dual-spool coolness, etc

Anticipating a dual-extruder upgrade soon for the Robo C2 printer—imagine printing in two colors for the same part—I’ve designed and printed a dual-spool holder for those two filaments. It’s an upgrade for the printer and works much better than the original holder.


The original spool holder stuck out of that rectangular hole in the back of the printer, sometimes falling out during the middle of a print job. Aesthetically-pleasing but impractical, I’ve now replaced the original.


I’ve created step-by-step instructions for creating two versions: one for the full kilogram rolls and one for the half-kilogram variety.



Another design challenge with the Robo C2 printer is the way that the print bed is cantilevered from the back of the printer. It’s a bit like a diving board and similarly wobbles at its front-most extremity as you’d expect. This isn’t really optimal for 3D printing because it results in poor quality with taller parts and especially those which are oriented toward the front of the printer.



I’ve therefore designed a cantilevered stability plate to afix to the bottom of the print bed itself which should provide some firmness in this dimension. Eight M3 type aluminum bolts are the only thing needed other than this part.



da plane

Obviously, I watched too much television growing up. Every week on Fantasy Island, Hervé Villachaize’s character would point to the sky and make this exclamation.


In a 3D printer, it’s really important to start printing on a known, flat plane. And yet, many print beds aren’t made of something rigid like glass so bigger parts end up shaped like the print bed itself. Even small deviations can mess up a print. It’s a problem to be solved, actually.


The software that’s running on my Robo C2 printer is a fork of the popular OctoPrint open-source software. What’s cool about this software is that it will allow you to write plugins to adjust the way it works.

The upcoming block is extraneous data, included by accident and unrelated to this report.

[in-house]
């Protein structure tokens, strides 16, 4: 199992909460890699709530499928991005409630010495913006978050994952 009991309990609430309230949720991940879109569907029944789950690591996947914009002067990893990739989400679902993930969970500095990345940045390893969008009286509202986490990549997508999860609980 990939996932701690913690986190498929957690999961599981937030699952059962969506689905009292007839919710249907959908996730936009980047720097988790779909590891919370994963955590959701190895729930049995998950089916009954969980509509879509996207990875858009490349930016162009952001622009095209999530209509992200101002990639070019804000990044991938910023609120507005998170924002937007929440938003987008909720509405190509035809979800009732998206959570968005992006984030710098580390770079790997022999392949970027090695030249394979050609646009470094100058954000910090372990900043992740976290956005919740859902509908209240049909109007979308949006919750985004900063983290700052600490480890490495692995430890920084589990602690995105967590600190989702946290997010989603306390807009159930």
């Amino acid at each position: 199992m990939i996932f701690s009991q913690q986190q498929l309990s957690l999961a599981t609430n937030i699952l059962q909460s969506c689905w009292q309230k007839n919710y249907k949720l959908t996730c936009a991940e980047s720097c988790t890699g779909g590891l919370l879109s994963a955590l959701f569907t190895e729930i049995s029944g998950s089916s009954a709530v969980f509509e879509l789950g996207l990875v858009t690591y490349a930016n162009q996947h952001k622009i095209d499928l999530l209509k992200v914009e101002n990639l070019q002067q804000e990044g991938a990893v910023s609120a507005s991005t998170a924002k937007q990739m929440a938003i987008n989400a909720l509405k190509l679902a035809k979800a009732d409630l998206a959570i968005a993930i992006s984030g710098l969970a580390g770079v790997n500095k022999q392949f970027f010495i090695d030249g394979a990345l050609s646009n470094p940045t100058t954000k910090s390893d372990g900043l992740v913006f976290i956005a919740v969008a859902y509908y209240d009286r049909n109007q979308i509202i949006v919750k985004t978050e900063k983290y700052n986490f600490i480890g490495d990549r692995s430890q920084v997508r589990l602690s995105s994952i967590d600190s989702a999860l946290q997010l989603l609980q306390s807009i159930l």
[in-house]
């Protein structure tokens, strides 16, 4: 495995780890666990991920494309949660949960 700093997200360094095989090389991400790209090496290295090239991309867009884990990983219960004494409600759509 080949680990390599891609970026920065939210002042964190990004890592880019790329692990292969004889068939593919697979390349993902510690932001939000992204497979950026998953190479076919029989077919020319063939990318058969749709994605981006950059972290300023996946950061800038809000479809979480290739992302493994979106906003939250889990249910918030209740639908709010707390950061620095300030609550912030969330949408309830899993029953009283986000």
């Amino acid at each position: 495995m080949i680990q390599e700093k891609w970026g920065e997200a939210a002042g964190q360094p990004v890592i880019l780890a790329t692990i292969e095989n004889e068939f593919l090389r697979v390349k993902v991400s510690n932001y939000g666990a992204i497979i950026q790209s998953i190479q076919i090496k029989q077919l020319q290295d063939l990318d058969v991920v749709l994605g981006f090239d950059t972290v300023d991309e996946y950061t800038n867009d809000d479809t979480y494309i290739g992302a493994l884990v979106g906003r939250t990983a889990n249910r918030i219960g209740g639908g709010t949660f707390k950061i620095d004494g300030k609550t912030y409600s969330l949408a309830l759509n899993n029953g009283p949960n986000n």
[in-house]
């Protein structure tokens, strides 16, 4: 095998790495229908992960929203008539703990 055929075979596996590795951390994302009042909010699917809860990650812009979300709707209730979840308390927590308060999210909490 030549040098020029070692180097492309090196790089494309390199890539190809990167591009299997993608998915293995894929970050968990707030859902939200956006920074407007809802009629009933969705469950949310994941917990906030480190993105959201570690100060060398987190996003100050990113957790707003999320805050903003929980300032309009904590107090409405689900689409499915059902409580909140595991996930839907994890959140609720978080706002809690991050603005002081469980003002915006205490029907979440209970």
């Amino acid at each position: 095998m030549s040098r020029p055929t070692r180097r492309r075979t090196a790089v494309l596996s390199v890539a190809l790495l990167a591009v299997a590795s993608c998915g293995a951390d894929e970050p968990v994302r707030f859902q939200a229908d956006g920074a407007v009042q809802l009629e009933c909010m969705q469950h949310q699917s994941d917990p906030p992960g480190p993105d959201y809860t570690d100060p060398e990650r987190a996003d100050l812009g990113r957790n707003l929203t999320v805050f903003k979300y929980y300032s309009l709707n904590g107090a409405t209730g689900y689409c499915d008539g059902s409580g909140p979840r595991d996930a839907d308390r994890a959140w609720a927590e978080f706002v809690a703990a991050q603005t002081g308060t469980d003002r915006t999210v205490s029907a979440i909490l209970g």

The language the printer listens to during the print job is called GCODE. Think of it as a list of common instructions that almost all 3D printers use now.


One of the GCODE commands in question is G29 and this tells the printer to run through an autoleveling routine. In some cases, the printer’s extruder will actually touch the print bed in several locations. In others, the extruder assembly will use a light plus a photoresistor to hover above the bed and to gauge its height above it. Using either method, the printer can make a reasonable “map” of the print bed and mathematically create a virtual plane to represent it. If the print bed is a little lower on one side, this routine should allow the printer to compensate for that.

Only…, it doesn’t really work that great, to be honest. Someone deserves a round of applause for trying to fix the problem but honestly, a manual approach is possibly the better way to go here.

Although these printers have a built-in autoleveling feature, manually leveling the print bed is preferred by those who are more advanced at 3D printing.

The Problem

I’m currently now working to manually adjust my print bed so that it is perfectly level and an exact height from the extruder. In fact, I have two replaceable print beds for the same printer so both of them need to be perfectly level and exactly the same height all around. To complicate matters, I anticipate designing and creating a third print bed for this which is heated. And that one should also be perfectly level and the same height as the others. The final goal will be to easily and quickly swap print beds without the task of fussing with any settings.

So now, having created a number of GCODE files over the last four months, I really don’t feel like editing them to remove that unnecessary G29 command. Once you’ve manually leveled everything, an autolevel routine is not only overkill but it can cause problems to the print quality. I needed a way of programmatically switching off the command when seen.

The Solution

I’ve created an OctoPrint plugin which helps to solve this problem. Assuming that I no longer need autoleveling at the start of each job, the plugin tells the printer basically to ignore any G29 commands. I now don’t have to edit countless GCODE files or worry if someone sends me a file—the printer will dutifully ignore this command.

Github:  Toggle Autolevel plugin


the matrix linode’d

Today’s review is about a pretty decent hosting company called Linode. Here’s the three-day timeline from idea to implementation: